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sweating soldered joints

methamon

Well Known and Active Website User
Non-VOC Member
Post war main oil feed pipe to pump; specifically the (soldered?) joint between the (plated steel?) pipe & brass banjo at the pump connection. Yesterday I tried to separate one of these, propane torch & flux all to no avail. Not hot enough thinks I so oxy acetylene played on it with flux. With the pipe held I twisted and pulled at the banjo.........and the banjo broke off at the spigot leaving the spiggot inside the pipe.
Entirely unsuccessfull an an original part ruined. Can anyone explain why the joint would not simply sweat and fall apart with a bit of heat & fux? Also, can they be succcessfully separated; if so how?:mad::confused:
 

john998

Well Known and Active Website User
VOC Member
Oil pipe

Hello, perhaps it was silver soldered or even brazed. If so may be not have been enough heat. Another thought, some old brass castings become brittle. John.
 

clevtrev

Well Known and Active Website User
VOC Member
Hello, perhaps it was silver soldered or even brazed. If so may be not have been enough heat. Another thought, some old brass castings become brittle. John.
Using flux to dismantle is a no no. What happens, is the solder reflows.
The joint would have been silver solder, but what grade, who knows? Brazing would not have been used , because the melting point of brass and brazing spelter is the same.
 

methamon

Well Known and Active Website User
Non-VOC Member
Using flux to dismantle is a no no. What happens, is the solder reflows.
The joint would have been silver solder, but what grade, who knows? Brazing would not have been used , because the melting point of brass and brazing spelter is the same.

Hi trevor, you obviously know what you're on about so can you elaborate on the reason for not using flux; Also, can these joints be succcessfully separated; if so how?
 

clevtrev

Well Known and Active Website User
VOC Member
Hi trevor, you obviously know what you're on about so can you elaborate on the reason for not using flux; Also, can these joints be succcessfully separated; if so how?
Flux is to enable a bond, you wish to unbond.
I`ve attached a pic, to show what can be done.
Had to look first to see if it came through.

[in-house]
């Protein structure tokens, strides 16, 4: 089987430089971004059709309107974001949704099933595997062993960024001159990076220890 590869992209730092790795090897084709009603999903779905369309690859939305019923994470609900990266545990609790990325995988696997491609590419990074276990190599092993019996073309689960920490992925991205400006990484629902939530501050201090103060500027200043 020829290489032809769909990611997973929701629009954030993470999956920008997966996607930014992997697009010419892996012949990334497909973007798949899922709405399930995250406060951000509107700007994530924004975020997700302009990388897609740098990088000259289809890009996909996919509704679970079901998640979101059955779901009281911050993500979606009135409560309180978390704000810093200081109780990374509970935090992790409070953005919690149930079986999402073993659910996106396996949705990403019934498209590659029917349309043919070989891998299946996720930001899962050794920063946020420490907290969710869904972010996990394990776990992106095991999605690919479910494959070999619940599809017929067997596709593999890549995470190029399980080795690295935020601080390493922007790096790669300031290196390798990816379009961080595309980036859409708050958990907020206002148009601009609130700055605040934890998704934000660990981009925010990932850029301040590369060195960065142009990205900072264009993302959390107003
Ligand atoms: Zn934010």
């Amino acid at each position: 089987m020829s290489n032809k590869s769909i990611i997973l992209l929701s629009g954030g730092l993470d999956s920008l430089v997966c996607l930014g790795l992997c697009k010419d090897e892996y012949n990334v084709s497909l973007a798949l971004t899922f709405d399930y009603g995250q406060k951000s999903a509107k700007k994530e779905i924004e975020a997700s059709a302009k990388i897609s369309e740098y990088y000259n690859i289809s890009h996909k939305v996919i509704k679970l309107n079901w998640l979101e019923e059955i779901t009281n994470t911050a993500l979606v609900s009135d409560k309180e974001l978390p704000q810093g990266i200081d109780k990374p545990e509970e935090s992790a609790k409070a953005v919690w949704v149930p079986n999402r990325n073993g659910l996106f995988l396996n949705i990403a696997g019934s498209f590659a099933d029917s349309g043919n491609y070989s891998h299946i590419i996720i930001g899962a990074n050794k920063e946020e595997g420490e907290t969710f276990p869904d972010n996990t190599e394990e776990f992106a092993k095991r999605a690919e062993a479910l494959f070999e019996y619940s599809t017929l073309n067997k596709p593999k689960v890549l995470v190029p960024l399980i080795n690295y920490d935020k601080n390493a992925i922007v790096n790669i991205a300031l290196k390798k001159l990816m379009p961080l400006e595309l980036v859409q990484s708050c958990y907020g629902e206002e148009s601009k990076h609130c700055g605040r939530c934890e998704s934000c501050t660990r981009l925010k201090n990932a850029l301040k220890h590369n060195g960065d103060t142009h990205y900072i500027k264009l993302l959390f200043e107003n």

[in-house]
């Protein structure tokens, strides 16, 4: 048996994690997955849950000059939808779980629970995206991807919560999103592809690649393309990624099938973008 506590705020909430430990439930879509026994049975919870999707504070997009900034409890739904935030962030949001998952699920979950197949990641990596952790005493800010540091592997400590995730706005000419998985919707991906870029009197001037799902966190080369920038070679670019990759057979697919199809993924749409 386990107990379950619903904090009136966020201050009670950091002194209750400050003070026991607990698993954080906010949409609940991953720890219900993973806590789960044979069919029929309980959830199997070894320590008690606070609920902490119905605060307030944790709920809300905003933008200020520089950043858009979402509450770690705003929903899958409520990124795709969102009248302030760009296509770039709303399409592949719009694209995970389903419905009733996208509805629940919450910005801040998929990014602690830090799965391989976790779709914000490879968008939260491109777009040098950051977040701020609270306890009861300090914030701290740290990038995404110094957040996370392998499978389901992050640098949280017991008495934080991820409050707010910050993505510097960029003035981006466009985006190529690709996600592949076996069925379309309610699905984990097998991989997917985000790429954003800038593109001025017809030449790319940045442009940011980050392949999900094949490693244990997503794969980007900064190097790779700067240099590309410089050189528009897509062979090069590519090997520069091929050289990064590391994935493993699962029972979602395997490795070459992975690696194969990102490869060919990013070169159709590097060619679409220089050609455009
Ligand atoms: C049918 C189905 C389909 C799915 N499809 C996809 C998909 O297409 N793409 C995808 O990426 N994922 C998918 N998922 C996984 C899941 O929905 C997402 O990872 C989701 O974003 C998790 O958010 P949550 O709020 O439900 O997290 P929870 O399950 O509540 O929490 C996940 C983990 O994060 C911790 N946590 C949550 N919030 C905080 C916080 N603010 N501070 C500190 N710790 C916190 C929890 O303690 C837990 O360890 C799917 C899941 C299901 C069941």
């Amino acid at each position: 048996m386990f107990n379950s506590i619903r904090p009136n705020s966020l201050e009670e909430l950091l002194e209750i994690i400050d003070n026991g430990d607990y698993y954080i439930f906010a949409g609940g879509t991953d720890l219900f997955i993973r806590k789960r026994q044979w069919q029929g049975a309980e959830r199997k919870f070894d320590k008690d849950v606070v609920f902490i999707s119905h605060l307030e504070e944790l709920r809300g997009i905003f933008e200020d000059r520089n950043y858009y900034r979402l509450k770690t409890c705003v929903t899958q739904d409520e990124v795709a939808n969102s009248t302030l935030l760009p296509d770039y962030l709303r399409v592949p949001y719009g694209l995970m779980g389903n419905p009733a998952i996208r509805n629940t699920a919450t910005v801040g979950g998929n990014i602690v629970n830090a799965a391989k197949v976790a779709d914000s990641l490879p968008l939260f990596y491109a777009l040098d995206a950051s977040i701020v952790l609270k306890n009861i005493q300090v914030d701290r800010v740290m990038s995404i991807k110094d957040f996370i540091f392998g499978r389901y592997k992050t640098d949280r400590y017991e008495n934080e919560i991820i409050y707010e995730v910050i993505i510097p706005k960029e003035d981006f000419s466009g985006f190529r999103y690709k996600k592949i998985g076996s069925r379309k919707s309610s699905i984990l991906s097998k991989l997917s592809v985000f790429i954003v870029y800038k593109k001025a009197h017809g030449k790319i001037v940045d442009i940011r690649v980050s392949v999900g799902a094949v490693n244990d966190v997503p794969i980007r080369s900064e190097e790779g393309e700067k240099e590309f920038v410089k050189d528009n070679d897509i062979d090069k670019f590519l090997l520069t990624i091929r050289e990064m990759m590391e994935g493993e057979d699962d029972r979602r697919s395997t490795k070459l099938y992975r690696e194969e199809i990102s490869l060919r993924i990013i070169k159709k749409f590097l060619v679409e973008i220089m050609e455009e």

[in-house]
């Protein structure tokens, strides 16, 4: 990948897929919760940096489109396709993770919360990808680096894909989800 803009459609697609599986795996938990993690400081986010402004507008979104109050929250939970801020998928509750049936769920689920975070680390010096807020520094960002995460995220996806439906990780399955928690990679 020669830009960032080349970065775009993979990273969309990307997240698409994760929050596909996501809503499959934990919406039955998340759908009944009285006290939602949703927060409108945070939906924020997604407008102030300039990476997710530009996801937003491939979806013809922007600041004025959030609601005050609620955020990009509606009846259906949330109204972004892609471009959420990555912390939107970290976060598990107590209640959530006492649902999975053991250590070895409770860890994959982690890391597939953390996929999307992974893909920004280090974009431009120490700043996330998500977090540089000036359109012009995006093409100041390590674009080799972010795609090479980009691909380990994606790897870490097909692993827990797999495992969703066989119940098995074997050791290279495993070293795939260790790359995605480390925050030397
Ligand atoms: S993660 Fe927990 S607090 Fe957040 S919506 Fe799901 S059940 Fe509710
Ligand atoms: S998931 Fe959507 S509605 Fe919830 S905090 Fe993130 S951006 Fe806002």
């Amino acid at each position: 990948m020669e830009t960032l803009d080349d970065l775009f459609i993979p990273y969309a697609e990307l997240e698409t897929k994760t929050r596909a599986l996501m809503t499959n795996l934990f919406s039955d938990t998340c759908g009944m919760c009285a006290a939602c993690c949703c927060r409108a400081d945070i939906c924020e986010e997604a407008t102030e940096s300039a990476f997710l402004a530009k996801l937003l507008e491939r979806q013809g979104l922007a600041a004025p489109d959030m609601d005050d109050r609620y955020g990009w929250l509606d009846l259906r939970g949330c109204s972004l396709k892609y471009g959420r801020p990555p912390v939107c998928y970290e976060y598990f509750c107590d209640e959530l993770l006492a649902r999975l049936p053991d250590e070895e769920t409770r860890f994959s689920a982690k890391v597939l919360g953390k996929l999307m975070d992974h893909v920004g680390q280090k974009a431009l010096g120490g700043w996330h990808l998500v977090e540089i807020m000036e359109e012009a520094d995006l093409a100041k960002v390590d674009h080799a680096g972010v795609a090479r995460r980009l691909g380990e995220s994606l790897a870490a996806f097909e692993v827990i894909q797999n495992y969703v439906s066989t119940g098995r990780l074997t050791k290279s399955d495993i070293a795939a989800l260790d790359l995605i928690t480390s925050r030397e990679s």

Had to find a joint this afternoon to unbond, simply heat with a soft flame, without getting the flame on the tube. I use MAPP gas, took about four minutes.
The silver solder is much to high a grade for this application, if there is any intention to take apart again. I just made it before the brass was about to melt.
 

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clevtrev

Well Known and Active Website User
VOC Member
I thought flux which contains all sorts of nasty chemicals was only needed for cleaning prior to soldering?
Flux is needed throughout the process. If for example you might be bronze welding, the best way for the expert is to have the flux in the flame. Stick welding is difficult without a coated rod. Flux serves several purposes, not just cleaning.
 

dagriise@online.no

Well Known and Active Website User
VOC Member
My knowledge about this is from parting (and building) bicycle frames, and the general saying about sweating out brazes is that you generaly will have problems in doing so, as some of the original elements of the brasing alloy usually get "burnt away" in the first braze process, resulting in much higher temps needed to unsweat a joint. (usually you damage the part..) As mentioned a simple pipe banjo joint should only need a low temp soft soldering. I usually prefer to carefully drill/machine out joints. (have even done it on cast BSA swing arm fork ends.) On round objects you support the parts rigdly and chase the inner hole for lining up the cut.

Regards Dag.
 

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